DATA: Programming support for working with large data files


Increasingly, research systems used in Psychology are generating large volumes of data (e.g. eye trackers, eeg,…) The Psychology Technical group have recently provided programming support to help with processing eye-tracking and Brain Vision data and are always happy to help out, if possible by writing bespoke programs.

Contact us on x7995 or at to arrange a time to discuss your data and whether we might be able to help.

See below for more details of a couple of recent projects


Example 1 – Eye tracking pupil size data

With 28 data files, each with ~70,000 lines of pupil-size data looking like this:

1  13   Neutral   180   162.94    fixation   2.3834   2.396 0  0
1  13   Neutral   180   179.69    fixation   2.321    2.383 0  4
1  13   Neutral   180   196.32    fixation   2.4191   2.374 0  0
1  13   Neutral   180   212.94    stimulus   2.3266   2.401 0  4
1  13   Neutral   180   229.57    stimulus   2.3441   2.298 0  0

A program was written to process each file, one at a time to. For each file, baseline average values were calculate for the 500ms period pre-stimulus and then the minimum value, post stimulus was identified and further 500ms period averages was calculated with the summary results saved in separate results files. This program was written in the Python programming language. The program took less than a minute to process all the data files and was written in a manner so that it’s straightforward to modify the analysis performed so it’s ideal for situations where you’re not sure exactly how you want to analyse your data and where you need to explore it first.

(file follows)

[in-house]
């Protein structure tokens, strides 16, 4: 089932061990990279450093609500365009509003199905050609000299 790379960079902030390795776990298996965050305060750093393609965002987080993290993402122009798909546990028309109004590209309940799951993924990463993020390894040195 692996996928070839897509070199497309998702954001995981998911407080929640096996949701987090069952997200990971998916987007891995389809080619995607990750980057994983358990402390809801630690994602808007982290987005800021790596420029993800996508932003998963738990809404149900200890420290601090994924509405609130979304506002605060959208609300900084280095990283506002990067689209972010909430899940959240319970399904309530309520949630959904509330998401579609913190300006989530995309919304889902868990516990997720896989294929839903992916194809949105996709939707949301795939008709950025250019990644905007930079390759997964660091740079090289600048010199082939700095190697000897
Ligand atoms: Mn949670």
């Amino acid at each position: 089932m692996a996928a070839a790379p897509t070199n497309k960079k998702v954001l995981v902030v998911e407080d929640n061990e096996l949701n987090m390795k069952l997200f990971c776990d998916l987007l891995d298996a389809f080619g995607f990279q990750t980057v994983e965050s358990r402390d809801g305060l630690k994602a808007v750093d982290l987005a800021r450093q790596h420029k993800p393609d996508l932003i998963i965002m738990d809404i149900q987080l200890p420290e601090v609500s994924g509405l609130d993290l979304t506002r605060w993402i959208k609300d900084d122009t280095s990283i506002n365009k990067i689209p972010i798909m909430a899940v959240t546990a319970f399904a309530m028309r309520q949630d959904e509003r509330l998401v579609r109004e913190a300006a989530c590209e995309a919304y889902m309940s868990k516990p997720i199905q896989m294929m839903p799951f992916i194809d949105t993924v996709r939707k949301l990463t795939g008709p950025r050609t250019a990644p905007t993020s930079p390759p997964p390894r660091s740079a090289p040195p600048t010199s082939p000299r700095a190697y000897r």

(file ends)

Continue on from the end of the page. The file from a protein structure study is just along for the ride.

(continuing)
Example 2 – Brain Vision – mass, automated editing of trigger files

Upon opening BrainVision (BV), the trigger file (.vmrk) is read and integrated with the raw data file (.eeg).  However, once this has been done, the trigger file is no longer used and the only way to access it again is to delete the history files, including ICAs and artifact rejections.  If triggers need updating without loosing your history, a compatible .csv file, a format entirely different from the .vmrk file, must be imported.

A program was written that will created new versions of the VMRK (xml) files on a list of trigger names and times taken from a separate, updated csv file [ created as follows:  the triggers from an export file in .csv format can be modified in excel (either by hand or algorithm) ].

One example is needing to update all triggers, for all participants, with their behavioural data so as to indicate whether each trial was answered correctly or incorrectly, or even to indicate a particular response time window.  Using code, this modification can be performed in seconds instead of days.

Example csv file extract:

S  9,2723,
S  7,4748,
S 81,5515,

Example VMRK file extract:

<Description>S  8</Description>


If you have any data analysis questions, contact us on x7995 or at to arrange a time to discuss your data and whether we might be able to help.

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